The Need for Generational Sharing
Our professional consulting focus has been on the importance of leadership and in helping others to learn as much as possible about leadership—to embrace new ideas to become the most successful leaders possible. Our belief has always been that everyone is a leader, regardless of whether they have a formal leadership title. Whenever two individuals are together, one person begins the dialogue or movement in the simplest way, and leadership is evident. Each one of us has some special knowledge and expertise that future generations should or might want. Creating a culture as well as validating the science that assists others in handing off and nourishing our colleagues with our wisdom is important to both of us. Cultivating a culture of giving to others with minimal expectations of receiving something in return will allow future generations to grow and move on with what is vital to them. Our focus has shifted from figuring out what to give and how to instruct them to “love our stuff” to identifying interested colleagues and turning our work over to them to sort out and retain what is deemed valuable. It is also time for us to get out of the way of future leaders and shift from driving the boat to creating a safe space for others learning how to manage the boat’s journey!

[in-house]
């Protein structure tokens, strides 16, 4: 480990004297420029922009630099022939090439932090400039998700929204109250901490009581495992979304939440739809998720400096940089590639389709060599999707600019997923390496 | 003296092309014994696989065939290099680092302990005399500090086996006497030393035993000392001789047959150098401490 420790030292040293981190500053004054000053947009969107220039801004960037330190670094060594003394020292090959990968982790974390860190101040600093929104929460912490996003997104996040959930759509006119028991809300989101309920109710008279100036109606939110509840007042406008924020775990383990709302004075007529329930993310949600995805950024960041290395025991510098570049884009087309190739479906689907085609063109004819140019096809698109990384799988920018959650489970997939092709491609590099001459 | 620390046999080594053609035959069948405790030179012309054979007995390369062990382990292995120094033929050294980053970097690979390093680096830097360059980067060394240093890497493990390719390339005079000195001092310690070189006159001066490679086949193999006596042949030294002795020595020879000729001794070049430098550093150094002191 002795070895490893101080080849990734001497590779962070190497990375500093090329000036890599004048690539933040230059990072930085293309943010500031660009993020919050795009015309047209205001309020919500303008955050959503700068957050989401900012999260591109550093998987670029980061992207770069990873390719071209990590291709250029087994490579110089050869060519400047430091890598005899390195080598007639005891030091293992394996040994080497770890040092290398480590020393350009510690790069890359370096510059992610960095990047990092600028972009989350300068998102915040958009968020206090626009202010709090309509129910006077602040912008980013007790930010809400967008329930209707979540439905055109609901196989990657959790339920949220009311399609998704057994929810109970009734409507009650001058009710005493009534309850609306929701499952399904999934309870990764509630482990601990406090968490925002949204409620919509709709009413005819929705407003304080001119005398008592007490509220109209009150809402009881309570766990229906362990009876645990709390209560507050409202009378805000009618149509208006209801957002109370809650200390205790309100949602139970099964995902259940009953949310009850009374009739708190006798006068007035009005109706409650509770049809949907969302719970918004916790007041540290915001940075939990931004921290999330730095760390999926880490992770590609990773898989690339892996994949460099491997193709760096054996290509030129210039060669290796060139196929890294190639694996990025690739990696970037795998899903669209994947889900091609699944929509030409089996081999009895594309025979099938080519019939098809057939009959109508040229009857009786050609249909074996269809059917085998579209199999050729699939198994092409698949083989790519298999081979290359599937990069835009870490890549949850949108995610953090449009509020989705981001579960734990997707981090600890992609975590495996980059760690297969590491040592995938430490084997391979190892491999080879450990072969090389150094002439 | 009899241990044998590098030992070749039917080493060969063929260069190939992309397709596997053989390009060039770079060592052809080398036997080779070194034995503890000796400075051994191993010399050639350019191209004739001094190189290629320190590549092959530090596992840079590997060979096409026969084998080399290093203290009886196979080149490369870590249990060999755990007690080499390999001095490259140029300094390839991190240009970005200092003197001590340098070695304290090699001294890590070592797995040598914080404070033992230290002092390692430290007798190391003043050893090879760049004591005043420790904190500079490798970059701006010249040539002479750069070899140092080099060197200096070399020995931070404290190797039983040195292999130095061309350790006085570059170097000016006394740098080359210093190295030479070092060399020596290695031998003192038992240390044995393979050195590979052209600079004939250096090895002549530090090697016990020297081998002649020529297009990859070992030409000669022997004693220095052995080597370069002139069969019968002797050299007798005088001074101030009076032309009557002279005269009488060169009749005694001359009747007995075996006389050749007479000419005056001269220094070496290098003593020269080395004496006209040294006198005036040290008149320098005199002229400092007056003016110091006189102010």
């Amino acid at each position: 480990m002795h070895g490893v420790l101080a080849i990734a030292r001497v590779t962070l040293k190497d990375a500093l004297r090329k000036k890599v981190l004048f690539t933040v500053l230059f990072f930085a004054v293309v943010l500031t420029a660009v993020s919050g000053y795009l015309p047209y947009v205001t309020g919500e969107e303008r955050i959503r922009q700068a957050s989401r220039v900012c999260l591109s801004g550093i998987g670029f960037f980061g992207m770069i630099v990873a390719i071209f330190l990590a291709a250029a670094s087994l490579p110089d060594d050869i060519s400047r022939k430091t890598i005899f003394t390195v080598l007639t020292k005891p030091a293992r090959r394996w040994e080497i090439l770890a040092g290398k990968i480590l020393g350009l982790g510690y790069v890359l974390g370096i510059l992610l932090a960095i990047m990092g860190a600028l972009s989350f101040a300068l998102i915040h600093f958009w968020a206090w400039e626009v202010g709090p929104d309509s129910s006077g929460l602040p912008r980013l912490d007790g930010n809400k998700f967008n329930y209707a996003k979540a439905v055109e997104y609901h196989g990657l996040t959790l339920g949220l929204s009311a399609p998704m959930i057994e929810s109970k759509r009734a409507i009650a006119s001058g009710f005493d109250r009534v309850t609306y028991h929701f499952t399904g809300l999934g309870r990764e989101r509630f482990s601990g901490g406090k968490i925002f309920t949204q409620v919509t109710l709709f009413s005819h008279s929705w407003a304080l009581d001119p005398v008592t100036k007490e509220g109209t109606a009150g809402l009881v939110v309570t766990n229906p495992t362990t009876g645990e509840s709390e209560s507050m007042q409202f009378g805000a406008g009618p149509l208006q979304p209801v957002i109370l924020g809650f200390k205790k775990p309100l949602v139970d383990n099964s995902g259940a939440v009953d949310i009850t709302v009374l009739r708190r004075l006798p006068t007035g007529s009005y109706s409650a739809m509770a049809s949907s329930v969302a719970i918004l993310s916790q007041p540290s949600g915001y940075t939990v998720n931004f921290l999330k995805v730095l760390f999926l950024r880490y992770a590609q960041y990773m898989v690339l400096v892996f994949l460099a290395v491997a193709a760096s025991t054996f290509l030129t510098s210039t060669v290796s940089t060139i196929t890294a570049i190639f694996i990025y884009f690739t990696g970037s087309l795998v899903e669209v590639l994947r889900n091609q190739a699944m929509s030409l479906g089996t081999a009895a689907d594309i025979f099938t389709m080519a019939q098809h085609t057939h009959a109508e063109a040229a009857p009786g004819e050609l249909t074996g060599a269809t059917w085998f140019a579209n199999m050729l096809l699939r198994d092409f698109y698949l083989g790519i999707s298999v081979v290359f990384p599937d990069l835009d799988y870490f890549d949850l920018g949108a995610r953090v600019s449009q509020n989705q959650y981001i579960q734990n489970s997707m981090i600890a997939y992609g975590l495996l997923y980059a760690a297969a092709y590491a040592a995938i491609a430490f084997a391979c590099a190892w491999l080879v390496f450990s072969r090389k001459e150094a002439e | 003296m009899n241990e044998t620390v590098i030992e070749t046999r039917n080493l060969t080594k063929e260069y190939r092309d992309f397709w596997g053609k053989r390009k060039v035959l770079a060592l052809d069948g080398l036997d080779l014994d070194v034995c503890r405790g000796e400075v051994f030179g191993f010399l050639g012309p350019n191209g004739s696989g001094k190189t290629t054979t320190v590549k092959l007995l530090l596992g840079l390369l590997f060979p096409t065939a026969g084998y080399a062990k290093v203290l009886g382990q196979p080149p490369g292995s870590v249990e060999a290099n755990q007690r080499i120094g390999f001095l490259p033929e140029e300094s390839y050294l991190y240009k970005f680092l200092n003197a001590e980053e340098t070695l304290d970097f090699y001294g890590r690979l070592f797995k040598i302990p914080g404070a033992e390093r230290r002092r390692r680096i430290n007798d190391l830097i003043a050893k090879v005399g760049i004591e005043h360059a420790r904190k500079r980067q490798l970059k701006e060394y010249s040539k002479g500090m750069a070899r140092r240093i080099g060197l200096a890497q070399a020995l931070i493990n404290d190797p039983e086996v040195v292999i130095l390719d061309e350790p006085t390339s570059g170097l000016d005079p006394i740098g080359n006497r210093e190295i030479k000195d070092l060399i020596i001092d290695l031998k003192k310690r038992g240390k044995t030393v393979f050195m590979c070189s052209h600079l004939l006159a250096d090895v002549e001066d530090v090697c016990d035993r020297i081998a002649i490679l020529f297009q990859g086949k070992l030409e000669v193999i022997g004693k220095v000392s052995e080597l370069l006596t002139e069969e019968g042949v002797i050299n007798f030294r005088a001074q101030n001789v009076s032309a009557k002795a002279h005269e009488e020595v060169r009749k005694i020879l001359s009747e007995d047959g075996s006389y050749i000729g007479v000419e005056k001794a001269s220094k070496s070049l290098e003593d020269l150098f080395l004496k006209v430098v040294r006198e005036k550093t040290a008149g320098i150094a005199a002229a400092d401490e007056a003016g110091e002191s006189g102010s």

Soon after our retreat, I was invited to keynote a leadership summit group; my focus was on this topic of generational sharing. Participants at this meeting included successful professionals from three generations, including chief executive officers, nurse executives, consultants, real estate executives, and physicians. As part of the keynote, I presented the plan Tim and I developed to hand off two of our books (see the feature that follows) and the discussion began to flow. Participants were highly interested in learning more and becoming involved in advancing the science of both giving and receiving intellectual property and the wisdom of ages.
 

Reflecting on these ideas, we created a book proposal with the interested retreat participants. We now had a team of wisdom experts to join us on this journey and, most importantly, the authors represented three generations of interested professionals. We realized quickly that the importance of sharing generational wisdom was significant and that there was much interest from younger generations in learning more about our work and how to keep the useful knowledge alive and contemporary. Rather than seeing ourselves as the fading generation, it is time to see ourselves as a generation who now has much to share with the younger generations! We believe we created a talented team of wisdom managers to assist in this work.